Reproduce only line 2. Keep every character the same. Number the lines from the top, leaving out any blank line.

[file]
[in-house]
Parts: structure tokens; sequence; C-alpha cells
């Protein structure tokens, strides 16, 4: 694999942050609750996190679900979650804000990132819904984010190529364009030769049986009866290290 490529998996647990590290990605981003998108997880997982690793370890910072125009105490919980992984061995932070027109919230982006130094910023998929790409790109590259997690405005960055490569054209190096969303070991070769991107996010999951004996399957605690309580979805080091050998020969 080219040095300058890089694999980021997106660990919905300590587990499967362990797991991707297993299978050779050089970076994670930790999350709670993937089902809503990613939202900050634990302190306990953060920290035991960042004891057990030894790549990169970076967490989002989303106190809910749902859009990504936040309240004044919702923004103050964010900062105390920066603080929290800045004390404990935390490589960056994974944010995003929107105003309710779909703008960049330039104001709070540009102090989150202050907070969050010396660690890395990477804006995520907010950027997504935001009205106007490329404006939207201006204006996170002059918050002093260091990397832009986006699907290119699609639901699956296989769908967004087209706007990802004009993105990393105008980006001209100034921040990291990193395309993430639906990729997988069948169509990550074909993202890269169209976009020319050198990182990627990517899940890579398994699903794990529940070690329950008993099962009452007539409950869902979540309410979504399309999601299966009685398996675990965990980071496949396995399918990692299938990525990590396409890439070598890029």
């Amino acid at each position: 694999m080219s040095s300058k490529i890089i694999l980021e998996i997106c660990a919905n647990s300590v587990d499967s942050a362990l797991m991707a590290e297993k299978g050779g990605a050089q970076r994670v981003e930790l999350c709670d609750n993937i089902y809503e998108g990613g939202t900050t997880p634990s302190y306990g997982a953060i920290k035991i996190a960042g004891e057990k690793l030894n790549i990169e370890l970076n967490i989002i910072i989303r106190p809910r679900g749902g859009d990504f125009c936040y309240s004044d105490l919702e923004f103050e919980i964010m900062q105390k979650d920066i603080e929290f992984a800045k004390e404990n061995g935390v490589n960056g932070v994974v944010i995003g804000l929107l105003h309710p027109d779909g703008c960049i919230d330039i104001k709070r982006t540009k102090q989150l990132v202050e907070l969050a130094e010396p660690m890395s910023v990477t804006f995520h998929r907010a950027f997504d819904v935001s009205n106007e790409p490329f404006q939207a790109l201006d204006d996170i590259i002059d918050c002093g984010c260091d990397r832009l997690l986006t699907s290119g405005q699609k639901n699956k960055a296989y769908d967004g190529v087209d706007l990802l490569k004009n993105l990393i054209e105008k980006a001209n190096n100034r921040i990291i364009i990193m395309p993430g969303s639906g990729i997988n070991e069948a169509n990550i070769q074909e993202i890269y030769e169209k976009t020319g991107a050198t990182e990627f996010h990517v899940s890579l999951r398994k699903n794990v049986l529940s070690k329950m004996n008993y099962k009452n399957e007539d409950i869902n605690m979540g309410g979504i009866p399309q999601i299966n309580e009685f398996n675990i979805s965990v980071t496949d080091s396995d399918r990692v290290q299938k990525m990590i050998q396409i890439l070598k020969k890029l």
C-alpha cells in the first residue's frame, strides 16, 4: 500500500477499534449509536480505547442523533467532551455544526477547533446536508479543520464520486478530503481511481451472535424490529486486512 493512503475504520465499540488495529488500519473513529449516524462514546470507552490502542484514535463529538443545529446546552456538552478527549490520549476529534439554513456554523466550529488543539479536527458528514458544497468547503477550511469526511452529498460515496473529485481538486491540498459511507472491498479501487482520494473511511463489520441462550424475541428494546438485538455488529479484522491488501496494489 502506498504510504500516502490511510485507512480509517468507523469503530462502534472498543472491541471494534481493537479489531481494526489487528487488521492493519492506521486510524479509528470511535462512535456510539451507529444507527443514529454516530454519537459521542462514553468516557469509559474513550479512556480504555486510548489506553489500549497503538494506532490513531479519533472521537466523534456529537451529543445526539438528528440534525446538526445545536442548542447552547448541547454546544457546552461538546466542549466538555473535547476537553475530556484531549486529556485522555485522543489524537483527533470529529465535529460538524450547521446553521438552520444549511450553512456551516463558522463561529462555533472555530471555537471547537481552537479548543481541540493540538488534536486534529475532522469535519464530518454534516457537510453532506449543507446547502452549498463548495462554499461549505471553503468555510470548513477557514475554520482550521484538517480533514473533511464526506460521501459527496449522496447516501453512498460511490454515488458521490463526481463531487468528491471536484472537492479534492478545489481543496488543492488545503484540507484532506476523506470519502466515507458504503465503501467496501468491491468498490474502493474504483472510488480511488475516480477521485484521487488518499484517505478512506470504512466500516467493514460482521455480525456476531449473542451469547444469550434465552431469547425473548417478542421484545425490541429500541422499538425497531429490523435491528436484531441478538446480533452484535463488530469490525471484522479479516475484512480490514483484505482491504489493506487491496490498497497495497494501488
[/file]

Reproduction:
Parts: structure tokens; sequence; C-alpha cells